By Tyrone Burke

During the pandemic, the public has been asked to trust that our leaders will make the right decisions. Daily briefings from politicians and public health officials have been broadcast on television and social media, unfiltered and sometimes unquestioned. Sweeping measures have been imposed with little scrutiny.

The COVID-19 pandemic plunged the world into a state of deep uncertainty, and people around the world have turned to journalists to help them make sense of the most significant social and economic crisis of our generation.

“There has always been a greater allowance for censorship on journalists during wartime,’’ says Allan Thompson, head of Carleton University’s journalism program and chair of the symposium.

Journalism Program Head Allan Thompson

Journalism Program Head Allan Thompson

Now, we are in a struggle against an enemy — a virus — and some have expected journalists to simply amplify the message coming from elected leaders and public health officials. We do want to hear from our elected leaders in a time of crisis, but to what degree are you just handing them a megaphone to deliver their message? Where is the accountability?”

Even before the pandemic, traditional media’s business models had been decimated and resources were increasingly strained. Then, COVID-19 changed everything again. On October 22 to 23, Carleton’s School of Journalism and Communication is staging a two-day virtual conference with a full slate of keynote speakers and panel discussions to examine the shift.

The Journalism in the Time of Crisis conference  will explore what has happened, what it means, and where journalism might go from here. It will address topics that the pandemic has brought to the forefront, including local news, data journalism, Internet conspiracy theories, fake news, mental health, and the future of the industry.

“Journalism was already in a deep crisis. Then, the biggest international crisis in a generation came along — and journalism is front and centre,” says Thompson.

Carleton Online Symposium Features Leading Journalists, Researchers and Public Health Officials on the Role of Media during COVID-19

Probing Pandemic’s Impact on Journalism

“What it will ultimately mean for the journalism industry is up in the air. Will this raise public trust in journalists? Does it create new avenues to reach audiences? People have relied very heavily on journalism during the pandemic, and it has been a key actor in this drama. There are clearly some significant challenges involved in covering this story safely and covering it ethically.”

Many of the journalists whose work has helped us understand the pandemic are scheduled to participate, including Andre Picard of the Globe and Mail, Ed Yong of The Atlantic, Evan Solomon of CTV, and Jayme Poisson of the CBC Radio podcast Front Burner. They’ll be joined by a full slate of academics and public officials, including Dr. Theresa Tam, the chief public health officer at the Public Health Agency of Canada.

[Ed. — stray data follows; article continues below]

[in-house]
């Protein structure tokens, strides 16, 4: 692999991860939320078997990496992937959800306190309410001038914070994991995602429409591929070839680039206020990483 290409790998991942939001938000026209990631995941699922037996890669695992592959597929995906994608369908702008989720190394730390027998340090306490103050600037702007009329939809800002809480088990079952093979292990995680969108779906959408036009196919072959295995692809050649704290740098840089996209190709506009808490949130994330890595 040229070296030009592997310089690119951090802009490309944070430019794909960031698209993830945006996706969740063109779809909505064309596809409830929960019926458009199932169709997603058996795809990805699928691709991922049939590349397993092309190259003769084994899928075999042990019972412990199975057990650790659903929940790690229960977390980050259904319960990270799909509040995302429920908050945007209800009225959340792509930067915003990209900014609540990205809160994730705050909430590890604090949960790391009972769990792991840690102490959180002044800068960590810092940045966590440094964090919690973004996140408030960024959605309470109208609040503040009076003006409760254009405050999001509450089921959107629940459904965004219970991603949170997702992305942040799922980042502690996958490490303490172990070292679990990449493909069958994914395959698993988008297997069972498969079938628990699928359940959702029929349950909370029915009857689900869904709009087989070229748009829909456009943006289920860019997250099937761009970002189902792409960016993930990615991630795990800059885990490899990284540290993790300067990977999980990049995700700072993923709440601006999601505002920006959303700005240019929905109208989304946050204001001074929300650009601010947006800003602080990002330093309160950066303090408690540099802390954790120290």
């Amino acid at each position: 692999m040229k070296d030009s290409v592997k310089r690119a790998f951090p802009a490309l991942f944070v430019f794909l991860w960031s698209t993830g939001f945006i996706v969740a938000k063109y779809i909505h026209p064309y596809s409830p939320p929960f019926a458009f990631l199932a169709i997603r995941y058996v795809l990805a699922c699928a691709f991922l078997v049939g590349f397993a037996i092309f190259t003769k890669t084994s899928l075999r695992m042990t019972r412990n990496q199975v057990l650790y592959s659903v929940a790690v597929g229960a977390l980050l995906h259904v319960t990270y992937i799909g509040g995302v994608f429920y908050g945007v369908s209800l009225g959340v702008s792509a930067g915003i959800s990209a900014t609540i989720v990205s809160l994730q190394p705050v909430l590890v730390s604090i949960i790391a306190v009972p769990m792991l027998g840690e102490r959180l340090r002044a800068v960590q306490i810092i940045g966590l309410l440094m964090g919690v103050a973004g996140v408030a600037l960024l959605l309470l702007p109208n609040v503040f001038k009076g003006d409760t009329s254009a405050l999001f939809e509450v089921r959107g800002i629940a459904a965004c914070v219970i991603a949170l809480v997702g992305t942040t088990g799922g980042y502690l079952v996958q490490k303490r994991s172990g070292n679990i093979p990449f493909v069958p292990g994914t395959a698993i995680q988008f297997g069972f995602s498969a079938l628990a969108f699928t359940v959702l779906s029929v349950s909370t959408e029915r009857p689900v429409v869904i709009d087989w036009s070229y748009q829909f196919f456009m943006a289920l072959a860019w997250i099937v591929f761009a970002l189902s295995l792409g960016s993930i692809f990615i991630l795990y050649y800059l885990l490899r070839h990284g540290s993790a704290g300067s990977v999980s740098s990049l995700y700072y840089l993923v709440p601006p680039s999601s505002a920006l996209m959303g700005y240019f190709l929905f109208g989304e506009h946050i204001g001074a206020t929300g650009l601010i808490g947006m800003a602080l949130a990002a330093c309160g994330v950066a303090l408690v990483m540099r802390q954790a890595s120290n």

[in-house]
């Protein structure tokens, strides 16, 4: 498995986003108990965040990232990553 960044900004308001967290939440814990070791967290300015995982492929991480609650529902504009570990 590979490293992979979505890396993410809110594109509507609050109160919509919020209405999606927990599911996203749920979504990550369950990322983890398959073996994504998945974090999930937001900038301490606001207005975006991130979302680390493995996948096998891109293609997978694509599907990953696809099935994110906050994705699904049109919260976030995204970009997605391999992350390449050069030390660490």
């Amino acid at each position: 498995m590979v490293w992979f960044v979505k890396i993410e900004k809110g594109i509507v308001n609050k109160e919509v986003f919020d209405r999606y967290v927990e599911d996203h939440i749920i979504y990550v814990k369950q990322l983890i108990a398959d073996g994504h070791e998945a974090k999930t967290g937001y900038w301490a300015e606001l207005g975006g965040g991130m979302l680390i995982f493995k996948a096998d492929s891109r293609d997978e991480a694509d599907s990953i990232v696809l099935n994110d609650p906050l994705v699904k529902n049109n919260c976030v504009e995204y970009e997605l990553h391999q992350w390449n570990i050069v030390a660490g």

Journalism in the Time of Crisis Symposium

Journalism in the Time of Crisis Symposium

“Some journalists have really excelled during this crisis, and we want to look at different aspects of the nexus between journalism and a pandemic, to see what we can learn and what we can apply in the future,” says Thompson.

“We are trying to extract how journalism performs in a crisis. What can we can get better at, and how can we use this experience to better educate the next generation of journalists?”

COVID-19 is a global crisis with no real analog – not only a pandemic of disease, but an economic slowdown of unprecedented scale. But it is not a crisis to end all crises — every emergency has its own unique set of challenges. The events of 9/11 burst North Americans’ illusive sense of security, leading to some coverage that was coloured by fear and tinged with Islamophobia.

The slow function of climate systems has escaped the grasp of some journalists who have considered the crisis in human time scales rather than planetary ones. We don’t yet know what the next crisis of extraordinary scale will be, but the lessons we learn from COVID-19 could help prepare journalists to cover it effectively.

“The School of Journalism held its first classes in October 1945 — immediately after a huge global crisis,” says Thompson.

“There was a sense that journalism is a pillar of our democracy, and that it could help us avoid another crisis like the Second World War. In 2020, we are marking our 75th anniversary in the midst of one of the biggest international crises since that time. Once again, we are looking at the importance of having accurate information – and the value of journalists as actors who can hold public office holders to account in times of crisis.”

The Journalism in the Time of Crisis symposium is open to the general public. Register online here.

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Monday, October 19, 2020 in ,
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